China’s Capitalist Revolution (Part 9 of 9)

July 6, 2010

Because of what happened in Tiananmen Square, foreign investors pulled out of China. Western businessmen fled. Foreign leaders and Deng’s Western friends criticized him.

The Maoists were back in power. Jiang Zemin said private companies had benefited from the reforms but in the turmoil, they supported the students against the government. We need to destroy them.

Deng Xiaoping was forced into retirement and his policies were reversed. Peasants were encouraged to reform collectives and private business was banned from competing with state enterprises.   The Maoists decided to clean house and close China’s doors to the West.

Desperate to save his reforms, at 87, Deng set out to save his reforms.  He went to Shanghai to encouraged supporters there to speak out.  When they did, the Maoists wanted to know who was criticizing them in the newspapers. Deng said he was responsible—don’t attack anyone but me.  Then Deng met with his old comrades in the People’s Liberation Army and the army announced they would protect Deng’s reforms and anyone who resisted would be dealt with.

Deng said, “Without reform and the Open Door policy, economic growth and improved living standards —any path for our country will be a dead end.” Deng’s call to arms worked.  In 1994, Jiang Zemin switched sides to support Deng. It was okay to get rich again.

Deng Xiaoping died in 1997. The country he inherited from Mao was the one of the world’s poorest. Today, it is one of the wealthiest.

Return to China’s Capitalist Revolution Part 8 or start with Part 1

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Lloyd Lofthouse is the award-winning author of The Concubine Saga. When you love a Chinese woman, you marry her family and culture too. This is the love story Sir Robert Hart did not want the world to discover.

To subscribe to “iLook China”, look for the “Subscribe” button at the top of the screen in the menu bar, click on it then follow directions.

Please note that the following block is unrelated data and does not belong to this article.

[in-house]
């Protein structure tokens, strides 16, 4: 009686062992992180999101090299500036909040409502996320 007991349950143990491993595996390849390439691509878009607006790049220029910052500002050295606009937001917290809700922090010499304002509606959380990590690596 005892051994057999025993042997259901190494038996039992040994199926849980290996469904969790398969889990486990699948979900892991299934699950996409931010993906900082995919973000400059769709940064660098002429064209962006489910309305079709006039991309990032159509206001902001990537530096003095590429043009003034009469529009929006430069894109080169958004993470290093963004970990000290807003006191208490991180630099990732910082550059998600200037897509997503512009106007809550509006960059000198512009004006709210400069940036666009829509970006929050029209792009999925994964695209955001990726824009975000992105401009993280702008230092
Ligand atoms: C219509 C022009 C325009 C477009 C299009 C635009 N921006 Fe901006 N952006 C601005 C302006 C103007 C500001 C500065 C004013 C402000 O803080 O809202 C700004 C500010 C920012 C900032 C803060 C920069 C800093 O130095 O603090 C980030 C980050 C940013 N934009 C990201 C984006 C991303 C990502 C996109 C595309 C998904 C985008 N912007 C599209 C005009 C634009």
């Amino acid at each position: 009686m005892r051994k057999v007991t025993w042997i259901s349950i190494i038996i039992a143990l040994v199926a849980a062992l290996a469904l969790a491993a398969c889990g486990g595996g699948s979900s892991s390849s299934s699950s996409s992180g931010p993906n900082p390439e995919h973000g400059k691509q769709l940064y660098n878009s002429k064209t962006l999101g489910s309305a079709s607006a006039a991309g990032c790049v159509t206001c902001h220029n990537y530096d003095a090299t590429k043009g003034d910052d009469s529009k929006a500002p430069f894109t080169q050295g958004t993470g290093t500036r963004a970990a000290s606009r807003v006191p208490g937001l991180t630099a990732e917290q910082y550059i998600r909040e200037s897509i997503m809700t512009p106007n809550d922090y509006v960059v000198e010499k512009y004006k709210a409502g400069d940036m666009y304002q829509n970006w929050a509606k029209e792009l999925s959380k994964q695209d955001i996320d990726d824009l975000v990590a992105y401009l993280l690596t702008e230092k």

China’s Capitalist Revolution (Part 4 of 9)

July 2, 2010

When the first US businessmen arrive in China, they complained. It took years to gain approval to open manufacturing plants in China. Then the trickle of investors turned into a flood as foreigners scrambled to cash in on a cheap and willing workforce.

The new industrial zones were sealed behind fences from the rest of China. The economies in the industrial zones doubled every three years. Wages were higher than the rest of China and people came looking for work. Investments poured in.

Deng’s popularity was at an all time high. He says, “We have given the highest priority to modernization. Our economy has grown more vigorously than ever.”

However, high ranking Maoists fear a capitalist country with a Communist flag. In 1983, the hardliners start a campaign against spiritual pollution—code for Western ideas.

The hardliners attack journalists who write for the People’s Daily. Top editors are fired for being corrupted by Western values.  The hardliners now control the media.  If you don’t follow the party line, your future becomes grim.

Next, the hardliners pressured the banks to stop lending money to the industrial zones.  Deng has to force the banks to loan the money.

Return to China’s Capitalist Revolution Part 3 or go to Part 5

_________________________

Lloyd Lofthouse is theaward-winning author of The Concubine Saga. When you love a Chinese woman, you marry her family and culture too.This is the love story Sir Robert Hart did not want the world to discover.

To subscribe to “iLook China”, look for the “Subscribe” button at the top of the screen in the menu bar, click on it then follow directions.